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January 28, 2013

66% of smartphone owners are worried about privacy: infographic

Two-thirds (66%) of smartphone owners are more worried about privacy on their device than they were a year ago, according to a new survey from TRUSTe.
Furthermore, 79% of respondents said they would avoid using smartphone apps that they don't believe protect their privacy online.
This tallies with findings from a previous Webcredible study, which found that security and safety of information were among the main barriers holding back mobile commerce.
Most of the participants in the study were worried about security issues such as having their phones hacked, or infected with viruses that could lead to their personal details being intercepted or stolen.
There were similar concerns about safety when entering card details on the phone in public where other people can see.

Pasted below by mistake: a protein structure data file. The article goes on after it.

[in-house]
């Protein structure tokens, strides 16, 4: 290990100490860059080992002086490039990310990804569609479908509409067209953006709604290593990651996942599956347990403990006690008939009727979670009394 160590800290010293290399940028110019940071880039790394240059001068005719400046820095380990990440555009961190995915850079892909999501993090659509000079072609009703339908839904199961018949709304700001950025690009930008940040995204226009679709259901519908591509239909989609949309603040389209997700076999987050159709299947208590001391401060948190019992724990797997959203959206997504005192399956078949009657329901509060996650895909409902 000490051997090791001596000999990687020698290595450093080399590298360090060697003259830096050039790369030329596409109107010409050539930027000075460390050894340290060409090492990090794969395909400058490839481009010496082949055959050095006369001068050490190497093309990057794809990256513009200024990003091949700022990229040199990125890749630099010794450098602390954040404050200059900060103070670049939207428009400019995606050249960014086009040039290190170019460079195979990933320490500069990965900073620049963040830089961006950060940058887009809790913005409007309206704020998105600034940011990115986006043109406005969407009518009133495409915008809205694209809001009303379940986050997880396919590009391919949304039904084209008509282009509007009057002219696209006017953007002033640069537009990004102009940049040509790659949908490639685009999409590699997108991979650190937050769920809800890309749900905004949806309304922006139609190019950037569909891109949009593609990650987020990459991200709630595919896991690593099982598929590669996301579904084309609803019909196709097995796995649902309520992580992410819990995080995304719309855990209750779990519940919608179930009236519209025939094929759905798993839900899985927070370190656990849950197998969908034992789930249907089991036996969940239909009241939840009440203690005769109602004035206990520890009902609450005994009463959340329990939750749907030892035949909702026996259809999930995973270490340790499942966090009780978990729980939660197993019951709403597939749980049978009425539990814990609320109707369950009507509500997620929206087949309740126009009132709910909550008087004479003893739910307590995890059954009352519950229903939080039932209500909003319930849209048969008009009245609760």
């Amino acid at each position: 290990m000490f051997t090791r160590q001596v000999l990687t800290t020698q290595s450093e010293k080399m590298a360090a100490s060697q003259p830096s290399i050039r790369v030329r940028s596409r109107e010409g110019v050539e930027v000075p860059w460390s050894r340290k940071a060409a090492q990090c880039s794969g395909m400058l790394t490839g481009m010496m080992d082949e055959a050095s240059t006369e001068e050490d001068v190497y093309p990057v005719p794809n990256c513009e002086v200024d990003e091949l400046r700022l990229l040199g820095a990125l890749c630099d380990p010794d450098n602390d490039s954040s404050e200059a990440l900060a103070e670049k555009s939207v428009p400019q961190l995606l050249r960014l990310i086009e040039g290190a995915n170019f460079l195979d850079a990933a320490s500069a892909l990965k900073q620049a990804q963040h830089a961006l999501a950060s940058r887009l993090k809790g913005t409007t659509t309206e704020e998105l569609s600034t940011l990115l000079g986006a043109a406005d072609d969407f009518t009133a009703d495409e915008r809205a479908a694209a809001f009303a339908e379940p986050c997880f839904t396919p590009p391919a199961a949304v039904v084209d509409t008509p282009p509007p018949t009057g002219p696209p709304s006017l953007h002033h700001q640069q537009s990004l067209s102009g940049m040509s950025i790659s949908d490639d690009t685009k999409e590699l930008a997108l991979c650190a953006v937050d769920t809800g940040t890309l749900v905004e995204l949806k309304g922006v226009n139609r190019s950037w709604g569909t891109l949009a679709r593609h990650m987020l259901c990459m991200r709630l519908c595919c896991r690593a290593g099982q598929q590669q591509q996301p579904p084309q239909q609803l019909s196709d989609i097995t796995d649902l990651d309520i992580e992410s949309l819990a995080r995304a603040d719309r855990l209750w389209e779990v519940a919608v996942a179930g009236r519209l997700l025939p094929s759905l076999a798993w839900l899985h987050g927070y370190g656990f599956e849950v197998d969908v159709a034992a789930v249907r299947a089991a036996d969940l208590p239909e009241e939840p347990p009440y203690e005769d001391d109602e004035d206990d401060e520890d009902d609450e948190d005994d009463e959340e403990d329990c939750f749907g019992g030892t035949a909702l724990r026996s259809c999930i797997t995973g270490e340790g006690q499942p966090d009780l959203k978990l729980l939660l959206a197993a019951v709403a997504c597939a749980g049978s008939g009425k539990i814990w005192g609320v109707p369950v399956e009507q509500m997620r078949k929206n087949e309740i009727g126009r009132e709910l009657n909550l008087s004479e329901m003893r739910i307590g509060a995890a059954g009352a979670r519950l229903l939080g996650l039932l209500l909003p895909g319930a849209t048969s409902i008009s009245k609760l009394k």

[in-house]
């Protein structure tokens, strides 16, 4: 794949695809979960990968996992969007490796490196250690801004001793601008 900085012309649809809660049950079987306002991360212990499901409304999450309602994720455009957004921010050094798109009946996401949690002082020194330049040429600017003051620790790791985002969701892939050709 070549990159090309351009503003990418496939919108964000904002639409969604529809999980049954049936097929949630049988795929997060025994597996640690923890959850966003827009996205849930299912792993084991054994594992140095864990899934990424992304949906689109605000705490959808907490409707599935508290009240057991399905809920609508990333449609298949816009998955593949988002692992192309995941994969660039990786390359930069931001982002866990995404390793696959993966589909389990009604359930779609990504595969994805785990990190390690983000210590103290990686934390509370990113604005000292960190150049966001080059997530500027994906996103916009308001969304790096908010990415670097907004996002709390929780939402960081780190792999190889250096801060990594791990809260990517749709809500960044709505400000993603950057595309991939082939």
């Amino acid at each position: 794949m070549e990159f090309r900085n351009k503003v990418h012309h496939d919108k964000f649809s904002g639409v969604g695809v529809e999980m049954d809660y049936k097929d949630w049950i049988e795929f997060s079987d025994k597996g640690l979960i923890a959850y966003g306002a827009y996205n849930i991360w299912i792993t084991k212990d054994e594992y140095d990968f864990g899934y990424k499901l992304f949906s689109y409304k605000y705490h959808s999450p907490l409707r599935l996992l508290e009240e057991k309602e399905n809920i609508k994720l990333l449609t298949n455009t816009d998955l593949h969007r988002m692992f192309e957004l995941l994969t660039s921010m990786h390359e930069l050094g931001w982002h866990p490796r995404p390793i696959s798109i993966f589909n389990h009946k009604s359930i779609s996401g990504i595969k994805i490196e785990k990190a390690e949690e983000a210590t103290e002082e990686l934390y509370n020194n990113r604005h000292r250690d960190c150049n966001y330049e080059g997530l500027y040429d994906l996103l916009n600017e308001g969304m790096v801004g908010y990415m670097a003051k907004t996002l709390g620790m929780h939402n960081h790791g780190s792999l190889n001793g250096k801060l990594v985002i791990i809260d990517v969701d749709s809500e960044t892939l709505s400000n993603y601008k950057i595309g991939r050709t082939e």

TRUSTe’s online survey of 2,006 adults found that 88% of British internet users worry
 about online privacy – this is largely unchanged from the 2012 survey when the total was 90%.
Similarly, 43% of users do not trust companies with their personal information (up 6% on 2012) while 91% of respondents said that they avoided doing business with companies they don’t believe protect their privacy.
Online shopping proved to be the activity that consumers are most concerned about, with 88% worried about their privacy, followed by the use of social media (86%).
Interestingly, 40% of online shoppers admitted to be being ‘frequently’ or ‘always’ concerned about their privacy.
The survey also found that 84% of online banking customers have privacy concerns, as well as 80% of those who used mobile apps and 76% of those who use email.
Nearly all British internet users (96%) want the ability to control who can collect their personal information and who can track their activities online.

This is now a legal requirement under the EU Cookie Directive; however according to a previous TRUSTe report just 12% of the UK’s top 50 websites had taken steps to comply with the law.
But that hasn’t led to a flurry of enforcement action by the Information Commissioner’s Office – six months after the deadline it had received just 550 complaints from web users and had written to just 174 companies as a result.